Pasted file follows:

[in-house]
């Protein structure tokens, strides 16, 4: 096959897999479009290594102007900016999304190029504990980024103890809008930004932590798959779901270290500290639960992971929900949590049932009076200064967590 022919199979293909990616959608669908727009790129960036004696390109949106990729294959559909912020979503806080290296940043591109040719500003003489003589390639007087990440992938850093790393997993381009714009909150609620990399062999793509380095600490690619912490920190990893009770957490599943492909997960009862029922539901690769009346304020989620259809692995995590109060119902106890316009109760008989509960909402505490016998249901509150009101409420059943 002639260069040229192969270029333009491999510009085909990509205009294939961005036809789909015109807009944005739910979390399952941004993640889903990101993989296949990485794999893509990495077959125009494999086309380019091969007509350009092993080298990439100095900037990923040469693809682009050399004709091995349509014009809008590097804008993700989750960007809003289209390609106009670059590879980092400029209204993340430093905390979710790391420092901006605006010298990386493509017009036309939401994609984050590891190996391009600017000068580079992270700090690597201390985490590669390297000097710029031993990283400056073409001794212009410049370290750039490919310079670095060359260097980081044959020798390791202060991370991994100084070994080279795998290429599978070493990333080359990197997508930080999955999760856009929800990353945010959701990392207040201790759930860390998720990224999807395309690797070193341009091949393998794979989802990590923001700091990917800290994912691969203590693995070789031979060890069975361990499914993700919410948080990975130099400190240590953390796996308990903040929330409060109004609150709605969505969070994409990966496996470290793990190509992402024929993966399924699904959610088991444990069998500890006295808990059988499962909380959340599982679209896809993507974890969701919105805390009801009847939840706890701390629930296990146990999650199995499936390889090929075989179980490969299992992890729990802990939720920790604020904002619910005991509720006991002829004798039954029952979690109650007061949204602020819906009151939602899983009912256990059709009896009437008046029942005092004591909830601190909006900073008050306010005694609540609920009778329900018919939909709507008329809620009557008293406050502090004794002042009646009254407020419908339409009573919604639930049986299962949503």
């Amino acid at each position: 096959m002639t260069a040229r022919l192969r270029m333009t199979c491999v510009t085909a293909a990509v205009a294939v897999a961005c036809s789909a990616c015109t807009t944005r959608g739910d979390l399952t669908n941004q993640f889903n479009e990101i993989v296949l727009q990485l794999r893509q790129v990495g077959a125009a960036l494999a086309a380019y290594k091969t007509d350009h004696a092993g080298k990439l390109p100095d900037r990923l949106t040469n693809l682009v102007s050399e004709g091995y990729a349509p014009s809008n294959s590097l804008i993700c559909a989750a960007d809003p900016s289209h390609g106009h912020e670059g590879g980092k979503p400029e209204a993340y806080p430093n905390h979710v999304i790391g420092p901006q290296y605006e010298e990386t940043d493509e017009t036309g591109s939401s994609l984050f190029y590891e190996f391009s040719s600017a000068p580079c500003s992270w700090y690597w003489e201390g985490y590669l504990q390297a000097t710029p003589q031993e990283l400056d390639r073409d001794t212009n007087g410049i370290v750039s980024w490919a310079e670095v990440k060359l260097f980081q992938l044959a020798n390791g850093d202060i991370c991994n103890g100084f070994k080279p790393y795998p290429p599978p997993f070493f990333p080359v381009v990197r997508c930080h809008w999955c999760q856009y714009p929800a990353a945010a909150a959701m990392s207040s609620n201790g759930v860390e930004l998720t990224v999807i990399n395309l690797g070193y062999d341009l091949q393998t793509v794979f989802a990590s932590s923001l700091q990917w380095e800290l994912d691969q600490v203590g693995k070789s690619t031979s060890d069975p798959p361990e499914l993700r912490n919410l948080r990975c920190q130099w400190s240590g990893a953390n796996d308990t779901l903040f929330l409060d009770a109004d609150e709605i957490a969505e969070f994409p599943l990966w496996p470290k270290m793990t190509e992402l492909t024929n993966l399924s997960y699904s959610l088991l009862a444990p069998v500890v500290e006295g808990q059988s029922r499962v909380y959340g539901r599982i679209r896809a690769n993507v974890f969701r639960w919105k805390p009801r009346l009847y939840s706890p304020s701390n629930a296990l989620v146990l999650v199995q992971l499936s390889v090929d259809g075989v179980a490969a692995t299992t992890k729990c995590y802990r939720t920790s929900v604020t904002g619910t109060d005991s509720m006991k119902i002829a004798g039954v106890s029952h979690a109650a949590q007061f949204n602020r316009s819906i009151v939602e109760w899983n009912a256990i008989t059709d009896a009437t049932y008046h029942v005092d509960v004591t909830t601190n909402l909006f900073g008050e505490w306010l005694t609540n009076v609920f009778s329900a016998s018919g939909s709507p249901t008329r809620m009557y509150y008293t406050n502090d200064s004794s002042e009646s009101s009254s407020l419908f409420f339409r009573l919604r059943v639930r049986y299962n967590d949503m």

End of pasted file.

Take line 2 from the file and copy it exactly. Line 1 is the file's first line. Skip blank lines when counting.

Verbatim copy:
């Protein structure tokens, strides 16, 4: 096959897999479009290594102007900016999304190029504990980024103890809008930004932590798959779901270290500290639960992971929900949590049932009076200064967590 022919199979293909990616959608669908727009790129960036004696390109949106990729294959559909912020979503806080290296940043591109040719500003003489003589390639007087990440992938850093790393997993381009714009909150609620990399062999793509380095600490690619912490920190990893009770957490599943492909997960009862029922539901690769009346304020989620259809692995995590109060119902106890316009109760008989509960909402505490016998249901509150009101409420059943 002639260069040229192969270029333009491999510009085909990509205009294939961005036809789909015109807009944005739910979390399952941004993640889903990101993989296949990485794999893509990495077959125009494999086309380019091969007509350009092993080298990439100095900037990923040469693809682009050399004709091995349509014009809008590097804008993700989750960007809003289209390609106009670059590879980092400029209204993340430093905390979710790391420092901006605006010298990386493509017009036309939401994609984050590891190996391009600017000068580079992270700090690597201390985490590669390297000097710029031993990283400056073409001794212009410049370290750039490919310079670095060359260097980081044959020798390791202060991370991994100084070994080279795998290429599978070493990333080359990197997508930080999955999760856009929800990353945010959701990392207040201790759930860390998720990224999807395309690797070193341009091949393998794979989802990590923001700091990917800290994912691969203590693995070789031979060890069975361990499914993700919410948080990975130099400190240590953390796996308990903040929330409060109004609150709605969505969070994409990966496996470290793990190509992402024929993966399924699904959610088991444990069998500890006295808990059988499962909380959340599982679209896809993507974890969701919105805390009801009847939840706890701390629930296990146990999650199995499936390889090929075989179980490969299992992890729990802990939720920790604020904002619910005991509720006991002829004798039954029952979690109650007061949204602020819906009151939602899983009912256990059709009896009437008046029942005092004591909830601190909006900073008050306010005694609540609920009778329900018919939909709507008329809620009557008293406050502090004794002042009646009254407020419908339409009573919604639930049986299962949503």